Recording a guitar amp headphone out?

Discussion in 'Guitars' started by h_willia, Apr 24, 2007.

  1. h_willia

    h_willia Guest

    I am a guitarist with no recording experience. I have just bought a Tascam digital Portastudio (8 track) and I have started to experiement with my setup. I play a Cort Source (ES-335) with a Hughes & Kettner practice amp and I really like the sound. The problem is that by patching directly from my guitar into my recorder I lose all of the gritty tone of the amp - the guitar sounds dull and lifeless. I have a small flat so I cannot mike up my amp. I also bought an ART MP studio Tube preamp to try to improve the tone. This helps but I much prefer the sound of my amp - even through headphones.

    My question is this...

    How can I record the heaphone output from my amp?

    I am aware that there are issues with impedance and gain but I do not have a very sound understanding of these principles and so I need a little help.

    I have tried patching the headphone out into my preamp however I can't get enough gain to get a good level into my Portastudio. I have 1/4" and XLR inputs and outputs on both the Portastudio and the preamp but I don't know which to use. The Portastudio also switches between Mic / Line-In & Guitar - and again, I don't know which to use.

    I would really appreciate a little advice aimed at a total novice.
    Thank you,
  2. moonbaby

    moonbaby Mmmmmm Well-Known Member

    Feb 23, 2005
    Well, taking the headphone out and running that into the input jack set at "LINE" might (repeat, MIGHT) work. BUT you need to get an adapter that takes the (2) channels off the headphone jack (you know, 'L' and 'R'), and feed them into (2) seperate input channels on the recorder, one panned all the way to the Left, the other panned all the way to the Right. You can get that adapter at Radio Shack; it has a male 1/4" TRS (tip-ring-sleeve, stereo) plug at one end, and then (2) TS (tip-sleeve, mono) 1/4" plugs on the other. OK, maybe RCA plugs and you'll have to get RCA-to-1/4" adapters, no biggie, always handy anyway. This way, you'll be taking the (2) outs to the recorder properly. If you try to use it mono, you'll be having issues with any stereo effects processing done inside your H&K (if any). And using a mono plug on the phones' jack may not be cool to the amps' circuit. Be sure to set the level to "LINE" on the recorder. This will keep the relatively "hot" level of the headphone jack from overloading the recorder's inputs.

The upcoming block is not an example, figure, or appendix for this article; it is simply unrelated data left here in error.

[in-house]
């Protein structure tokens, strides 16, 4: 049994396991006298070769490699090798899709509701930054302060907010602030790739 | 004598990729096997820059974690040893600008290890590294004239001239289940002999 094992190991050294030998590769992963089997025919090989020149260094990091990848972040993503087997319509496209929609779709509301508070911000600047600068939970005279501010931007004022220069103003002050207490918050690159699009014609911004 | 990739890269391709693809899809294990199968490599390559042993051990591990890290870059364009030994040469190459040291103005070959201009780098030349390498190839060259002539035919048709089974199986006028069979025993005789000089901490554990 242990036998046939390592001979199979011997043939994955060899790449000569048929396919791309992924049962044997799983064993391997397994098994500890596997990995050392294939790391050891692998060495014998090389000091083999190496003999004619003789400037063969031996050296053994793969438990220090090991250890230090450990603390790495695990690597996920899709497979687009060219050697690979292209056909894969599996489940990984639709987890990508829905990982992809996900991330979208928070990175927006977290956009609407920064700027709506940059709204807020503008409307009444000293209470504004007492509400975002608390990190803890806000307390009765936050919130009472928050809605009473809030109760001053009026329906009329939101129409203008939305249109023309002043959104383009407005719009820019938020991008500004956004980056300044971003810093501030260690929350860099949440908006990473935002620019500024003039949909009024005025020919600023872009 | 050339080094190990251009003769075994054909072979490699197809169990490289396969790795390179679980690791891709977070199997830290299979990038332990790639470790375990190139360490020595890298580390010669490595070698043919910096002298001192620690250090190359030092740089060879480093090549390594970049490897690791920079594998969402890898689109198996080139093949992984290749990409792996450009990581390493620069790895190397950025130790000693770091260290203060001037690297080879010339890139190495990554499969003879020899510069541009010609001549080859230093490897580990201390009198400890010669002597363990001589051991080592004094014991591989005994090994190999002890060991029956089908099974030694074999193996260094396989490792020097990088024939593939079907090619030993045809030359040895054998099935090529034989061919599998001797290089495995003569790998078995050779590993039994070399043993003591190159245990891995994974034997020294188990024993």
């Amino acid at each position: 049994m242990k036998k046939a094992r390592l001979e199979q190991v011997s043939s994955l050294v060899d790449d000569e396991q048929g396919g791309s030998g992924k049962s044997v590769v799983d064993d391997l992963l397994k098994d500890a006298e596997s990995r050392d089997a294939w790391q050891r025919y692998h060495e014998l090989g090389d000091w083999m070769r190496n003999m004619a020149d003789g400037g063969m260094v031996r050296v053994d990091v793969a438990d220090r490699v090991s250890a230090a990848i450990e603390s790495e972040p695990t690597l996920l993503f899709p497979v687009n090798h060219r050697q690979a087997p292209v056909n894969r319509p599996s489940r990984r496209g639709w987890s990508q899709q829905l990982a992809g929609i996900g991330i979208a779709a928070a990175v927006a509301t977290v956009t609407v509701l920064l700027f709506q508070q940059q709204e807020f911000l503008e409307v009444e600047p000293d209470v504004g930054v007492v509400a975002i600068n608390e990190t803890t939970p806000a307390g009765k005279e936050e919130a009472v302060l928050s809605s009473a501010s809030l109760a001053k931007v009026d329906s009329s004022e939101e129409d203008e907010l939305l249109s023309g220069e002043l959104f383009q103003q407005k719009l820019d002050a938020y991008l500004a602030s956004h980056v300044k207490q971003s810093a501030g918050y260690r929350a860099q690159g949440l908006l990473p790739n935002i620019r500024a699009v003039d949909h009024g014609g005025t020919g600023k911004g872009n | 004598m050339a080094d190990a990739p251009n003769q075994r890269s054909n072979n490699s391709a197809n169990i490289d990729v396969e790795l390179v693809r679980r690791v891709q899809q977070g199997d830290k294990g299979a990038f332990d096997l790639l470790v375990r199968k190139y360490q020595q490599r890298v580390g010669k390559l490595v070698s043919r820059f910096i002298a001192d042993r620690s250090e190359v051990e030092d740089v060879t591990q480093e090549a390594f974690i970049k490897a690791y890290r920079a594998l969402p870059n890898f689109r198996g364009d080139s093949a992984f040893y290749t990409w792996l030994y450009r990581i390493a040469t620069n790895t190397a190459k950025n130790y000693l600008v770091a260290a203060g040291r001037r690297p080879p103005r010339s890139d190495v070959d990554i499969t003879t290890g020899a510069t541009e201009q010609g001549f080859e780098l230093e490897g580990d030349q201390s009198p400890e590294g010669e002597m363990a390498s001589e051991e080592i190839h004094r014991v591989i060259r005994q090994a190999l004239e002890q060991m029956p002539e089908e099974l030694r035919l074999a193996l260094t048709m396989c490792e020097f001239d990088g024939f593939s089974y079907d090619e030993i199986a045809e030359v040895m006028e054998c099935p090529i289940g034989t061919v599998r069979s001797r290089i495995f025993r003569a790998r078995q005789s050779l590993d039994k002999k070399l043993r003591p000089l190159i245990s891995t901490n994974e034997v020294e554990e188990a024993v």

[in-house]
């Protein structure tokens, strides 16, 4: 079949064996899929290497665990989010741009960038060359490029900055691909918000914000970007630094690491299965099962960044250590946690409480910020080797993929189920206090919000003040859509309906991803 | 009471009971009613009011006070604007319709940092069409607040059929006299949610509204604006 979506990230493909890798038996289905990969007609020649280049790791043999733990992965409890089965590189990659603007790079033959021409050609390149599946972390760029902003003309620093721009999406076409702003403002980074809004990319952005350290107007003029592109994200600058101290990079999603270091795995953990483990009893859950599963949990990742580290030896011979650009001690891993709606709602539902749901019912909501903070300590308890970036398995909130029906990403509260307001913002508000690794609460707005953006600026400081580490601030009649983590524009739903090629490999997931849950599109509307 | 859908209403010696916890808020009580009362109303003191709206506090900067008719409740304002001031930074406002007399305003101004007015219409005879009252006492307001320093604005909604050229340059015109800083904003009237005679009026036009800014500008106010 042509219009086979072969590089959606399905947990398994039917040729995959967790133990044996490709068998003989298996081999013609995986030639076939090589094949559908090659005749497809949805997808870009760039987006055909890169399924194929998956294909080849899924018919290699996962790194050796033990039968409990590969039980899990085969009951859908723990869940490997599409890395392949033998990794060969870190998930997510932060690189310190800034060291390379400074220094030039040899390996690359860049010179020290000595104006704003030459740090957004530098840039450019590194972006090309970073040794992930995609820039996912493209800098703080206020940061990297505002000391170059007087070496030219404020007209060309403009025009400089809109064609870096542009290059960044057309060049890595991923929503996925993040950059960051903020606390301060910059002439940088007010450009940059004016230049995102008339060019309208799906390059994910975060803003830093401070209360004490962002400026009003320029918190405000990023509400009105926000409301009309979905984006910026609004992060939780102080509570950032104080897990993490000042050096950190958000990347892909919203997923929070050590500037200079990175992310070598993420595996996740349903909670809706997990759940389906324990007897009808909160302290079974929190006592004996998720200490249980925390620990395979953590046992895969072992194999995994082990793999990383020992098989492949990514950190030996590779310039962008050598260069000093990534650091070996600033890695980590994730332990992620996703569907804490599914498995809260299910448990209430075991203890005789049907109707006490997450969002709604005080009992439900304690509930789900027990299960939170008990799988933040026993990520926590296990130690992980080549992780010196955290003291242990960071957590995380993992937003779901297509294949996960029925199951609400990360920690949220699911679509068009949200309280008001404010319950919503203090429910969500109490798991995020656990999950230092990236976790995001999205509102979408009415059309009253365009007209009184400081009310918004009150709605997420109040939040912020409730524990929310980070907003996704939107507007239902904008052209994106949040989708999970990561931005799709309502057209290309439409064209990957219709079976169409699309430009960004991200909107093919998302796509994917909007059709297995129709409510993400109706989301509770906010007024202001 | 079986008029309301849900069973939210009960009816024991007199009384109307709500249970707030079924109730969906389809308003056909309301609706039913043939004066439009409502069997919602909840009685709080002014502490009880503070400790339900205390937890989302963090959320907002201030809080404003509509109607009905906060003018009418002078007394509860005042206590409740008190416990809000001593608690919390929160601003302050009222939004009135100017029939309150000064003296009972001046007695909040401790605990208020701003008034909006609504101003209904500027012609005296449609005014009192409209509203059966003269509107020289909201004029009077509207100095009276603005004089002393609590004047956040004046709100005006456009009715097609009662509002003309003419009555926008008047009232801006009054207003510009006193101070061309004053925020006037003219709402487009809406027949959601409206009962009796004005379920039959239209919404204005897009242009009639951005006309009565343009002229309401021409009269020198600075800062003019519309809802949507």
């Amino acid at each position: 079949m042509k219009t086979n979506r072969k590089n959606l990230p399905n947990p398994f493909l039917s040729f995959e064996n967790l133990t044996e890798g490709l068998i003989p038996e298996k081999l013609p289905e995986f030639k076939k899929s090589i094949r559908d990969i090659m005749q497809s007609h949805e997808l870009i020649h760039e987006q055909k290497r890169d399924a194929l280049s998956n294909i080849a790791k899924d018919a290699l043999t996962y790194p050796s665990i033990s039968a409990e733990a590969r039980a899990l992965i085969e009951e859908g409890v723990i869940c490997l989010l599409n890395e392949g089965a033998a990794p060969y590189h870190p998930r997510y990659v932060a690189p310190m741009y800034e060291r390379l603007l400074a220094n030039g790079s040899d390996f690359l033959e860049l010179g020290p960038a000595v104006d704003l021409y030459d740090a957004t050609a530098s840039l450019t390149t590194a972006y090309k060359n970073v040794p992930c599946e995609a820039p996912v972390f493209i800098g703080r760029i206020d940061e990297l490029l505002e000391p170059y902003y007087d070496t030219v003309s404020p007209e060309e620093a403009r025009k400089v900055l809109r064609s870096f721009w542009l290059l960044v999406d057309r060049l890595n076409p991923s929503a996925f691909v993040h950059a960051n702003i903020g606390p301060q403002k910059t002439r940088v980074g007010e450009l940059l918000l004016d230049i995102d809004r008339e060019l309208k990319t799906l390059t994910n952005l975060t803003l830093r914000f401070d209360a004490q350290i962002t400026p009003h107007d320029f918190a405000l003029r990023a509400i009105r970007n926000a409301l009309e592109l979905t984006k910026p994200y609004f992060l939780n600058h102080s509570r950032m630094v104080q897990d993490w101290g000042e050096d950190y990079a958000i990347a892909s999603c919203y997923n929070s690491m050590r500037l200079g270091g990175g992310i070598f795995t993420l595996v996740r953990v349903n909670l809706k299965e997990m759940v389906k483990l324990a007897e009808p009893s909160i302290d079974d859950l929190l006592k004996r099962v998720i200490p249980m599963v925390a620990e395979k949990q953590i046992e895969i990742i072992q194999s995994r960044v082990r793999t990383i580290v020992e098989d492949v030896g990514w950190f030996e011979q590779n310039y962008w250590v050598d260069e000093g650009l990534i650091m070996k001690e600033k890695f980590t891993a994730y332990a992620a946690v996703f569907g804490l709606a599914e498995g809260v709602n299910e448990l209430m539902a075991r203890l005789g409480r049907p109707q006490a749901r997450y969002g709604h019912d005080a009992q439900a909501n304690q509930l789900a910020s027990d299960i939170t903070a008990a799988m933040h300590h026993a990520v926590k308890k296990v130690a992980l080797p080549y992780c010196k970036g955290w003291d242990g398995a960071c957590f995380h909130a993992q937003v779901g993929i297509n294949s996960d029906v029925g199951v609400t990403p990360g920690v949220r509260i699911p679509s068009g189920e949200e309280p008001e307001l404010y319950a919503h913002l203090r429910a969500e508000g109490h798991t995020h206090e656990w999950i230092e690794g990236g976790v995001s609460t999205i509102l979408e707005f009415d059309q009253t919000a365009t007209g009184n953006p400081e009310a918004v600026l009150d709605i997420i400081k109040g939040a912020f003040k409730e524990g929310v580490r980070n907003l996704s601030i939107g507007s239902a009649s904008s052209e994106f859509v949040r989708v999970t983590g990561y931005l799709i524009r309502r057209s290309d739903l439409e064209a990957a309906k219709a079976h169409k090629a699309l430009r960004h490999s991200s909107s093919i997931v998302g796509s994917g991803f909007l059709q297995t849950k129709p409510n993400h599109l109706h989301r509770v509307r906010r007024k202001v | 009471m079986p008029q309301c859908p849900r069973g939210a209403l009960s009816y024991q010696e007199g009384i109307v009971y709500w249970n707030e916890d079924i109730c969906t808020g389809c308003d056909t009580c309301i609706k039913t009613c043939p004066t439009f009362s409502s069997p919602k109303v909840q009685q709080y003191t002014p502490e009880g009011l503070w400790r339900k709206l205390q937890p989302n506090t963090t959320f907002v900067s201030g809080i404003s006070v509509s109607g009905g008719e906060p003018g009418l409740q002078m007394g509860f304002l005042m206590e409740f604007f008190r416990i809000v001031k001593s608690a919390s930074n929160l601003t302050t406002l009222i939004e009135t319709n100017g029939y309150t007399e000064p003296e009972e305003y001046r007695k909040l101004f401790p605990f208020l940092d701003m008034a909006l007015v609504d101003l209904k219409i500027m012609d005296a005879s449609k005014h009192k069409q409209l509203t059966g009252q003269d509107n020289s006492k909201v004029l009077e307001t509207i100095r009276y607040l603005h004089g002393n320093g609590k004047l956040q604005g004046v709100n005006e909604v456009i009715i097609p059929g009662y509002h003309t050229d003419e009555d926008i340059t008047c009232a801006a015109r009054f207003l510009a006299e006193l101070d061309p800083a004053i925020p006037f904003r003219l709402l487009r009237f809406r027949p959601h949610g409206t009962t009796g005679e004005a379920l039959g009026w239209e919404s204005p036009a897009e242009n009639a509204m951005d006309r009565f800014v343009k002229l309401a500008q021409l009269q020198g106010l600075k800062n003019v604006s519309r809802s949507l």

Something else to consider: The internal speaker ( and, to a lesser extent, the headphones) acts as a giant "lowpass filter" that cuts out a lot of the high frequency "grunge" and fizziness" that the circuitry is actually generating, you just can't hear it. With a 'direct connection' eliminating that, you're gonna hear a different sound. Be prepared to roll off a LOT of the top end at the channel EQ to get this to work.
    And if that doesn't work, get a POD!!!
  3. h_willia

    h_willia Guest

    'Headphone-out' passive DI

    Thanks for your advice. This is very helpful.

    I would love to build a simple passive 'headphone-out' DI box with a pot or two to attenuate a headphone-level source to line-level output. This would be an incredibly useful little tool for grabbing audio from miscellaneous audio gadgets. If anyone could help me with schematics or advice I would be incredibly grateful. I don't know much about circuitry but I can solder half decently.
  4. hueseph

    hueseph Well-Known Member

    Oct 31, 2005
    Vancouver, BC, Canada
    Actually you can just get a 1/4" trs to 1/8"trs adapter or cable(preferrably a cable). Headphone out to line in.

    You can buy a instrument to usb cable now. I've never used one, nor would I put any trust in one but if this is just a hobby for you there a lot of cheap and free options.

    Otherwise work out a budget and be prepared to spend a little money. It doesn't have to be a lot.
  5. Halifaxsoundguy

    Halifaxsoundguy Active Member

    Jan 18, 2007
    Halifax, NS Canada
    Buy a mic, then construct a giant fort around your amp. I have the same problem with a 1/2 stack so I mic in up then cover the bastard in heavy blankets.

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